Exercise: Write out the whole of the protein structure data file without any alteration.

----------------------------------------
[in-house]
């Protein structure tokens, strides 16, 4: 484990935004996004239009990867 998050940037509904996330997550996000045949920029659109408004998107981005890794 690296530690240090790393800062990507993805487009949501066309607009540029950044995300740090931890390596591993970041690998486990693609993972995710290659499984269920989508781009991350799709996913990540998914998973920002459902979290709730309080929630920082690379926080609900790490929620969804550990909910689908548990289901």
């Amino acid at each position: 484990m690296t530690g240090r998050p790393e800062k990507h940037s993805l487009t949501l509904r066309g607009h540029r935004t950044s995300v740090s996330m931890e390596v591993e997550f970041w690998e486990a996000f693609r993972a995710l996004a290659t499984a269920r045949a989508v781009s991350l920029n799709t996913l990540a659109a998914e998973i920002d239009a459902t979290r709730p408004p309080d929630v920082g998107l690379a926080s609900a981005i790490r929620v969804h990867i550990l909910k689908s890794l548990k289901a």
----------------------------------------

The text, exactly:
[in-house]
């Protein structure tokens, strides 16, 4: 484990935004996004239009990867 998050940037509904996330997550996000045949920029659109408004998107981005890794 690296530690240090790393800062990507993805487009949501066309607009540029950044995300740090931890390596591993970041690998486990693609993972995710290659499984269920989508781009991350799709996913990540998914998973920002459902979290709730309080929630920082690379926080609900790490929620969804550990909910689908548990289901």
């Amino acid at each position: 484990m690296t530690g240090r998050p790393e800062k990507h940037s993805l487009t949501l509904r066309g607009h540029r935004t950044s995300v740090s996330m931890e390596v591993e997550f970041w690998e486990a996000f693609r993972a995710l996004a290659t499984a269920r045949a989508v781009s991350l920029n799709t996913l990540a659109a998914e998973i920002d239009a459902t979290r709730p408004p309080d929630v920082g998107l690379a926080s609900a981005i790490r929620v969804h990867i550990l909910k689908s890794l548990k289901a």